As adults, it is important for us to determine how we can positively influence the lives of the nation’s youth, whether through individual or collective action. We should not be satisfied to simply criticise and condemn.
There is an old African saying – it takes a village to raise a child. Now more than ever, this Grenadian village must spring into action to save the country’s youth. While Government is responsible for setting policy measures, the human growth and development we are speaking about here cannot be solved by legislation or edict.
It is about nurturing and caring; setting the right examples, and looking out for every child as if they are our own. Our concern for the future should be reflected in the time we take to care for our children today.
In terms of the COVID 19 pandemic, we believe that we are at the beginning of the end of this two-year nightmare. As indicated by the Ministry of Health days ago, Government has decided to further lift some of the COVID-19 protocols. Effective, April 4th, the mask mandate and the testing and vaccination requirement for arriving passengers will be discontinued.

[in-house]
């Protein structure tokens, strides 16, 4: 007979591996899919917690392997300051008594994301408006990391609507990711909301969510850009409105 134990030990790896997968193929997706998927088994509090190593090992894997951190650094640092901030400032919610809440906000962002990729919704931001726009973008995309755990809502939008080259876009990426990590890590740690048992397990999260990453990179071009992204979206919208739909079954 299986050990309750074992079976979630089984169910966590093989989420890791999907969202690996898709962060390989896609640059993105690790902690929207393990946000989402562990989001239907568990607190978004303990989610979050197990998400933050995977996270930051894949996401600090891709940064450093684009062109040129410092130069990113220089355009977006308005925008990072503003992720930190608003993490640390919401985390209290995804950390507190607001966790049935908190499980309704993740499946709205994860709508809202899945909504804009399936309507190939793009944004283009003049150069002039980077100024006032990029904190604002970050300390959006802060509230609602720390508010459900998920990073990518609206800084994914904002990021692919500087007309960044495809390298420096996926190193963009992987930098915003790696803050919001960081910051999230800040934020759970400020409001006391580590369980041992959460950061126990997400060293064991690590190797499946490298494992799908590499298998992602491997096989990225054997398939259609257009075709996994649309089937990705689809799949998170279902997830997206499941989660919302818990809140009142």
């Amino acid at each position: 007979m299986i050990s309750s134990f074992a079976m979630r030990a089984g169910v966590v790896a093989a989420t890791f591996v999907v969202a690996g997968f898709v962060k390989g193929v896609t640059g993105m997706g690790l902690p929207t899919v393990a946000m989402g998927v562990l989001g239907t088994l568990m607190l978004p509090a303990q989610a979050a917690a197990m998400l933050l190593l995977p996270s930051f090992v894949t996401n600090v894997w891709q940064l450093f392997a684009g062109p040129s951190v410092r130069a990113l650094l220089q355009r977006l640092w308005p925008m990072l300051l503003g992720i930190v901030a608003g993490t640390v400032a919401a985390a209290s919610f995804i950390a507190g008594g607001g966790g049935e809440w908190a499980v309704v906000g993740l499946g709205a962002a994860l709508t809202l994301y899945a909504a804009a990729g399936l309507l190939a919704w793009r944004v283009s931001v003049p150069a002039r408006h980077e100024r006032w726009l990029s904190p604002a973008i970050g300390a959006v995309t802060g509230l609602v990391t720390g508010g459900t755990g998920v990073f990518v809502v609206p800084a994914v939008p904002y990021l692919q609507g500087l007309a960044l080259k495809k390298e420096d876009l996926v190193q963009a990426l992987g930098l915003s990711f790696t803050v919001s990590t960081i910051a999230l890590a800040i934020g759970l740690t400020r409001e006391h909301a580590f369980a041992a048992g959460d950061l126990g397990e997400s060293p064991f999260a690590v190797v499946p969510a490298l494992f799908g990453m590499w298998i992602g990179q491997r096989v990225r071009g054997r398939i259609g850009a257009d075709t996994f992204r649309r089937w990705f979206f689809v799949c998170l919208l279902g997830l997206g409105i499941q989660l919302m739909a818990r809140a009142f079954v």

My friends, I hasten to add, this does not mean that the dangers are completely behind us. Just take a look at the Omicron variant which popped up in China in recent weeks. In the United States and Europe, thousands are still dying daily from COVID-19, although other news developments have taken those startling figures away from the headlines.
There is still every reason to be cautious — and to observe the basic protocols that have kept many of us safe. The mask mandate is being removed but we still encourage social distancing where possible, and frequent sanitising of hands.